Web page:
Thalamocortical oscillation is thought to be responsible for the synchronization of neural activity between different regions of the cortex and is associated with the appearance of specific mental states depending on the frequency range of the most prominent oscillatory activity, gamma most associated with conscious, selective concentration on tasks,[8] learning (perceptual and associative),[9] and short-term memory.[10] Magnetoencephalography (MEG) has been used to show that during conscious perception, gamma-band frequency electrical activity and thalamocortical resonance prominently occurs in the human brain.[2] Absence of these gamma-band patterns correlates with nonconscious states and is characterized by the presence of lower-frequency oscillations instead.

Vision[edit]

The lateral geniculate nucleus, known as the major relay center from the sensory neurons in the eyes to the visual cortex, is found in the thalamus and has thalamocortical oscillatory properties,[7] forming a feedback loop between the thalamus and the visual cortex. Sensory input can be seen to modulate the oscillatory patterns of thalamocortical activity while awake. Visual perception is no exception, and stimulation from light sources can be seen to cause direct changes in the amplitude of the thalamocortical oscillations as measured by EEG.[11]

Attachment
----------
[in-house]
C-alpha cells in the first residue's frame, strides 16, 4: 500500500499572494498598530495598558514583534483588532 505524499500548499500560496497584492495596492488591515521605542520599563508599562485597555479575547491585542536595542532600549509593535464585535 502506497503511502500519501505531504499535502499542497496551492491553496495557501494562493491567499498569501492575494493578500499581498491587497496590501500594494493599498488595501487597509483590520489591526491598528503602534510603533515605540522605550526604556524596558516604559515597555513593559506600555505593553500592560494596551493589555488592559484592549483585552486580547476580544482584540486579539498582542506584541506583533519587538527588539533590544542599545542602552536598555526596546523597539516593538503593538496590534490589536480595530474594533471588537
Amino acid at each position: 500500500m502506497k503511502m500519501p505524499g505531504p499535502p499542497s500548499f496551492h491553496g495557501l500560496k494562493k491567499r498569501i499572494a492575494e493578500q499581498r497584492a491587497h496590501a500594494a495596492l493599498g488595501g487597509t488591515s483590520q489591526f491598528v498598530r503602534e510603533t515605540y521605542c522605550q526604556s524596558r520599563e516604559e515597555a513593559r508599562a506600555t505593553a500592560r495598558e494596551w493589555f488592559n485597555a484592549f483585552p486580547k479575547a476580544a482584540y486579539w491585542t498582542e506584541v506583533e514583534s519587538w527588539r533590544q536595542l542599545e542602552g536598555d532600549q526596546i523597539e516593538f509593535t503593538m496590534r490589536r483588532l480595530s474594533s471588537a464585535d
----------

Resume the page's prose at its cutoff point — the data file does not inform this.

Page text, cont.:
Sleep[edit]

Gamma wave thalamocortical oscillation is prominent during REM sleep, similar to the awakened, active brain.[2] Contrary to the conscious state, however, it appears that sensory input may be blocked or gated from interfering with the intrinsic activity of the brain during REM. Measures of bulk electrical signalling in the brain by MEG show no impact of auditory stimuli on the gamma wave patterns; measurements on conscious subjects show a distinct modulation due to the auditory input. In this way, the thalamocortical system acts to gate the brain from external stimuli during REM.

Non-rapid eye movement (NREM) sleep differs from REM in that gamma activity is no longer prominent, stepping aside for lower frequency oscillations. While electrical activity at gamma frequencies can occasionally be detected in NREM, it is infrequent and comes in bursts.[5] The exact purpose of its appearance in NREM is not understood. In NREM sleep, thalamocortical oscillatory activity is still present, but the overall frequencies range from the slow (<1 Hz), to the delta (1–4 Hz), and theta (4–7 Hz) range.[12] Synchronized theta oscillation has additionally been observed in the hippocampus during NREM.[12]

Alpha oscillations and attention[edit]

Gamma-range oscillations are not the only rhythms associated with conscious thought and activity. Thalamocortical alpha frequency oscillations have been noted in the human occipital-parietal cortex. This activity could be originated by the pyramidal neurons in layer IV.[3] It has been shown that alpha rhythms seem to be related to the focus of one's attention: external focus on visual tasks diminishes alpha activity while internal focus as in heavy working memory tasks show an increase in alpha magnitudes.[3] This is contrary to gamma wave oscillatory frequencies which emerge in selective focus tasks.

Thalamocortical dysrhythmia[edit]